A cratered reputation and tanked revenue don’t mean much in the eyes of hungry investors waiting for any property to hit the market.
The Trump Organization may finally have a buyer for its Washington, D.C., hotel.
Miami-based CGI Merchant Group is in advanced talks to acquire the Trump International Hotel in D.C. for close to $370 million, the Wall Street Journal reports. The acquisition would come in well below the initial $500 million the Trump family originally marketed the hotel at in late 2019.
But the sale would still equate to one of the highest per-room deals in city history, despite the property’s polarizing reputation and performance plummet during the pandemic. Even with the price chop, a $370 million sale comes out to close to $1.4 million per room — besting the all-time record in D.C., currently held by a Rosewood property that traded for $1.3 million per key in 2016.
CGI Merchant Group declined to comment for this story. The Trump Organization did not respond to a request for comment nor did representatives with Newmark, the commercial real estate brokerage firm marketing the property.
Any deal is for a long-term ground lease with the U.S. General Services Administration rather than an outright sale. The Trump Organization beat out buyer groups involved with the likes of Marriott International and Hilton for the lease rights in 2012.
The company went on to pump more than $200 million renovating the building, formerly the Old Post Office — meaning the Trump Organization could still come close to doubling its investment with the deal.
It is almost certain the property won’t remain affiliated with Trump Hotels. CGI Merchant Group has strong ties with Hilton, most recently with the launch of a socially minded collection of hotels to operate under the company’s various soft brand portfolios.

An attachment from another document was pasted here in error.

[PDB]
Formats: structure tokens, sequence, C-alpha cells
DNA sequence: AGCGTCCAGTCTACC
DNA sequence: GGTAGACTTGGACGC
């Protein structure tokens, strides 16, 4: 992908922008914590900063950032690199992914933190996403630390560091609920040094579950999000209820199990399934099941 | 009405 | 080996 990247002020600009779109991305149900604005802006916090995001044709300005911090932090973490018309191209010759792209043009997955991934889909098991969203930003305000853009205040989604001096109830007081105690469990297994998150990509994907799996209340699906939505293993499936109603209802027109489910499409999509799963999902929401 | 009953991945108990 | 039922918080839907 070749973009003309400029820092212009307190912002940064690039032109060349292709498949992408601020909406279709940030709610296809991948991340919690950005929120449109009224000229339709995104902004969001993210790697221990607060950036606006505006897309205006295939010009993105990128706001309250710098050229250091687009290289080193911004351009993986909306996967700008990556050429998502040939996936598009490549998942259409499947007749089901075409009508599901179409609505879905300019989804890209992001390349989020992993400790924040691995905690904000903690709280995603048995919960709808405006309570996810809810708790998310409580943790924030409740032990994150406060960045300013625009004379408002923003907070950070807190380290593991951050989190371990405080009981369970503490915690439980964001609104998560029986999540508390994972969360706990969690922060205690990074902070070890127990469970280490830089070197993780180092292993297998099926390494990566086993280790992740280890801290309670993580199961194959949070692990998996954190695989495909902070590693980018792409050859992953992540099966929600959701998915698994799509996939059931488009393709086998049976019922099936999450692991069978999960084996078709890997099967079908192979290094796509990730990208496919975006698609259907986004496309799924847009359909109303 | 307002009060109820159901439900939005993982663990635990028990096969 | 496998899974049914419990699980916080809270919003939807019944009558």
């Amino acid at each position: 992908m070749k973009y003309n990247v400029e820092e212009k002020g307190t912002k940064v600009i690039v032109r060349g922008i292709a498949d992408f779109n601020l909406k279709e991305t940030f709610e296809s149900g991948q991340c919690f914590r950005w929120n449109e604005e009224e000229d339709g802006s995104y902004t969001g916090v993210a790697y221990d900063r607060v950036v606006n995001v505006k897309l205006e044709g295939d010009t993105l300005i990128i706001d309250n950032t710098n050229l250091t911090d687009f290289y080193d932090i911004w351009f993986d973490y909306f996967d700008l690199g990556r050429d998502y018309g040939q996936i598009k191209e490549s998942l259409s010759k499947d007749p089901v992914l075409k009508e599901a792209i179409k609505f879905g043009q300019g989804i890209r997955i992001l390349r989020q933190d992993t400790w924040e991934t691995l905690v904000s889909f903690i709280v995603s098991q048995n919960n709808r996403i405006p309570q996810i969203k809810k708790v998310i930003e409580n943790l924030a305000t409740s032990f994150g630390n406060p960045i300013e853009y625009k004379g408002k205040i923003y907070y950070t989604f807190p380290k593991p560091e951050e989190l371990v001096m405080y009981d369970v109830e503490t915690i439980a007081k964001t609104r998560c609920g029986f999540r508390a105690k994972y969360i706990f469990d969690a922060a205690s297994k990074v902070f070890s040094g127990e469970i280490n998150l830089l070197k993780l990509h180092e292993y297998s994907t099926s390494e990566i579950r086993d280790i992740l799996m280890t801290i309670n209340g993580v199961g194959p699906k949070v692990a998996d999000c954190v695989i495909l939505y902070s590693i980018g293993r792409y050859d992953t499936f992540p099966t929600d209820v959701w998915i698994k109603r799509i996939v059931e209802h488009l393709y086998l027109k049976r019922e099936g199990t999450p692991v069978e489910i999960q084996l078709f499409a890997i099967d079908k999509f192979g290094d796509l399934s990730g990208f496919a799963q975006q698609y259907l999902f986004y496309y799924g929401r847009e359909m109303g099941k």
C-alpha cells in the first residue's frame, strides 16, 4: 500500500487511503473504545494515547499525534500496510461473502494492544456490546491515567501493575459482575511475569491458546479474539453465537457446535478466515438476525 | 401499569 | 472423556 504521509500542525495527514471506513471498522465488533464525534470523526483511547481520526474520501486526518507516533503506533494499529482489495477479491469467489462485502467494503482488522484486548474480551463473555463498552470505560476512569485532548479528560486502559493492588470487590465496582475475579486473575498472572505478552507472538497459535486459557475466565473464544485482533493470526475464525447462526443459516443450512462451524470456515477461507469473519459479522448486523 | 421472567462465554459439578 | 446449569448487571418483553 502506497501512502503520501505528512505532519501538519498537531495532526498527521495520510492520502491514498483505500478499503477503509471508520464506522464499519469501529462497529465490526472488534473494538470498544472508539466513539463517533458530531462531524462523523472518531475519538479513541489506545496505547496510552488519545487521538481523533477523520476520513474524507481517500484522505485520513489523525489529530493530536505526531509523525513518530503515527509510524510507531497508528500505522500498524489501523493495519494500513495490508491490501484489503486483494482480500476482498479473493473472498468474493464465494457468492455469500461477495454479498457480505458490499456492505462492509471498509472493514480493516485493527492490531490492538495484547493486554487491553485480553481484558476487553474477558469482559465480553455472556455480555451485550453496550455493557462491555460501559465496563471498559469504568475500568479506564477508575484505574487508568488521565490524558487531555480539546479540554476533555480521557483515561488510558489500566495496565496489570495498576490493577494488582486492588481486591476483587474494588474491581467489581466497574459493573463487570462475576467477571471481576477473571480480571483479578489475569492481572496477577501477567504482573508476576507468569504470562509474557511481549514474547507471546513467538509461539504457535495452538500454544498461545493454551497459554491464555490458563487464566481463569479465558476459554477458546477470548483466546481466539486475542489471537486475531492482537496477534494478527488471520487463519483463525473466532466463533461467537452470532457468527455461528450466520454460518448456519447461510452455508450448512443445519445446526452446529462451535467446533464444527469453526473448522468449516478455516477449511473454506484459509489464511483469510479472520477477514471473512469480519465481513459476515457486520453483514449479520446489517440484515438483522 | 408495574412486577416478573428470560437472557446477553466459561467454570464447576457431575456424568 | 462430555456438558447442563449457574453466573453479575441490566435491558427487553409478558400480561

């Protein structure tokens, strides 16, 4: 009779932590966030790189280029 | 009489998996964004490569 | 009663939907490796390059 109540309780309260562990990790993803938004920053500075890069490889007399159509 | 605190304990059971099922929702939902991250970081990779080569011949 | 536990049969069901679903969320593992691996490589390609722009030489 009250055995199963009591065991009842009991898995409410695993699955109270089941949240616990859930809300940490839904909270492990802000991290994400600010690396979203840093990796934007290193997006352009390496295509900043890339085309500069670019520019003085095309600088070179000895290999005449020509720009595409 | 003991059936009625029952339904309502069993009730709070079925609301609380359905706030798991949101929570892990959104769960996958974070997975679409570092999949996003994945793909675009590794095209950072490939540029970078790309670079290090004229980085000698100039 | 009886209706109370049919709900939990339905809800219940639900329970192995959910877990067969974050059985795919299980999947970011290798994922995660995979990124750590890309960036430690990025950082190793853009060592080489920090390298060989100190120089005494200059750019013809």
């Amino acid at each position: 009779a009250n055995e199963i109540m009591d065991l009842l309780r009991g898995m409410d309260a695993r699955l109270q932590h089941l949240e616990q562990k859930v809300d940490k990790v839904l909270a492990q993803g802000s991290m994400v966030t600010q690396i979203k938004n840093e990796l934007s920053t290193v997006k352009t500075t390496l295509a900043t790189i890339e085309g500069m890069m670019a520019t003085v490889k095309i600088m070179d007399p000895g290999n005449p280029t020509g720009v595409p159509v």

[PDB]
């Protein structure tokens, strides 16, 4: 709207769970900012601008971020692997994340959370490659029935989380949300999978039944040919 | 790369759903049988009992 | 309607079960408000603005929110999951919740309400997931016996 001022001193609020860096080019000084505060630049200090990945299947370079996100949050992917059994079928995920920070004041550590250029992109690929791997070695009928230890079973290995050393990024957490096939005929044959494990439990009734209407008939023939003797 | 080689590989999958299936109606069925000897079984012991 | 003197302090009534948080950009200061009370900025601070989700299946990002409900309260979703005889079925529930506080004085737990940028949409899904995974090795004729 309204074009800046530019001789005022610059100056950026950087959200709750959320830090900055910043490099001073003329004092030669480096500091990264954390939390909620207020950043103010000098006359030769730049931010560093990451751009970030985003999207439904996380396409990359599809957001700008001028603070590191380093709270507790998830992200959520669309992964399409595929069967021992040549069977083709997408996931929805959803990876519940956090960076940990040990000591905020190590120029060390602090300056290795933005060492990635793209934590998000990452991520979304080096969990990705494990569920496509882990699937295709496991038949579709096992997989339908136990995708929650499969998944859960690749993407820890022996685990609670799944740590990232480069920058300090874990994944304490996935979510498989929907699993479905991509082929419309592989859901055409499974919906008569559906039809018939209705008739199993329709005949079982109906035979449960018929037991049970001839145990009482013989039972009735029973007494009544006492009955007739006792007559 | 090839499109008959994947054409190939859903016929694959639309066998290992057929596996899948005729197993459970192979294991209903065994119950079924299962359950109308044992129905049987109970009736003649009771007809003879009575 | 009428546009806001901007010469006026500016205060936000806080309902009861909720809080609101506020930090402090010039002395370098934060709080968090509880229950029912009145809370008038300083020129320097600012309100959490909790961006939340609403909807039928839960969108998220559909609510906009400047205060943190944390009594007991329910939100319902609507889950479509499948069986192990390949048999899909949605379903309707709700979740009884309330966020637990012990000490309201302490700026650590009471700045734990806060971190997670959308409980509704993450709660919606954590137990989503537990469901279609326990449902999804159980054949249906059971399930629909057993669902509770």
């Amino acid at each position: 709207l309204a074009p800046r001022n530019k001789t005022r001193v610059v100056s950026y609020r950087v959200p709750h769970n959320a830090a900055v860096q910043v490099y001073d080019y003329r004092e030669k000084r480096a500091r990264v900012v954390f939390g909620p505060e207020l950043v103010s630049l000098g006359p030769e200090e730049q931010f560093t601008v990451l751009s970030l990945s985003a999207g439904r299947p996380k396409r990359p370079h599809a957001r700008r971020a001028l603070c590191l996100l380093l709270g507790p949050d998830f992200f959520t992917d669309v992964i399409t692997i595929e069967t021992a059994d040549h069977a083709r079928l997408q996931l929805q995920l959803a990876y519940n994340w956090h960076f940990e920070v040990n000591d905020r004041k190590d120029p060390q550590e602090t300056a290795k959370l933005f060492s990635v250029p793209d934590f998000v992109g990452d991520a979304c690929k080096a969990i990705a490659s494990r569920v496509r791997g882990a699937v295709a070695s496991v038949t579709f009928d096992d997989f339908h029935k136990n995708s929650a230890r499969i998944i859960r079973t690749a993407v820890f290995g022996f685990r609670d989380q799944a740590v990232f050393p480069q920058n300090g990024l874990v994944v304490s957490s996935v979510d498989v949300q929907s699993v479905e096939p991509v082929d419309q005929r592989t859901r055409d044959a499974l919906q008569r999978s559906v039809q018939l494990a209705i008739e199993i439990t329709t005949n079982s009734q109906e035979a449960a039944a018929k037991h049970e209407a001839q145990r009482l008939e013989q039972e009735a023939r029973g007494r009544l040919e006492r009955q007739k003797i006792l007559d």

The investment company has reportedly already launched talks with hotel companies about a brand conversion, including to Hilton’s ultra-luxury Waldorf Astoria brand. Hilton has pursued various opportunities to bring the Waldorf brand to D.C. for years, sources told Skift in recent months.
The Trump hotel, criticized for the way lobbyists and foreign governments booked rooms in hopes of wooing the Trump White House, tanked operationally from the pandemic as well as reputationally following the Jan. 6 Capitol Hill insurrection spurred on by Trump supporters.
Revenue at the hotel declined 63 percent from 2019 levels during the pandemic. The Trump Organization more recently came under fire for allegedly falsely reporting how profitable the D.C. hotel was by reporting $40 million in revenue instead of a $74 million operating loss. It is not clear if those financial figures were included in the sales talks.
JLL, the brokerage firm that first marketed the hotel, later dropped its services after the January riot. Competing brokerage firm Newmark began marketing the leasing opportunity this summer.
Industry experts familiar with the D.C. market repeatedly told Skift over the last few months the Trump International Hotel was marketed at an inflated price, even after a roughly $100 million price chop over the summer. But market conditions of many investors waiting on the sidelines with capital to deploy on a limited number of assets kept prices high on properties that went to market.
CGI Merchant Group is reportedly one of close to a dozen organizations, ranging from sovereign wealth funds of foreign governments to pension funds, that expressed interest in the property. But it isn’t likely any of these groups were necessarily drawn to the property due to its ties to the former president.
“If they’re able to have it priced right, then it can be a wonderful deal,” Nicolas Graf, associate dean at New York University’s Jonathan M. Tisch Center of Hospitality, told Skift last month. “The location is great, and the D.C. market pre-pandemic was fantastic.”
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Photo credit: Miami-based CGI Merchant Group is the likely buyer for the Trump International Hotel in Washington, D.C. James McNellis / Wikimedia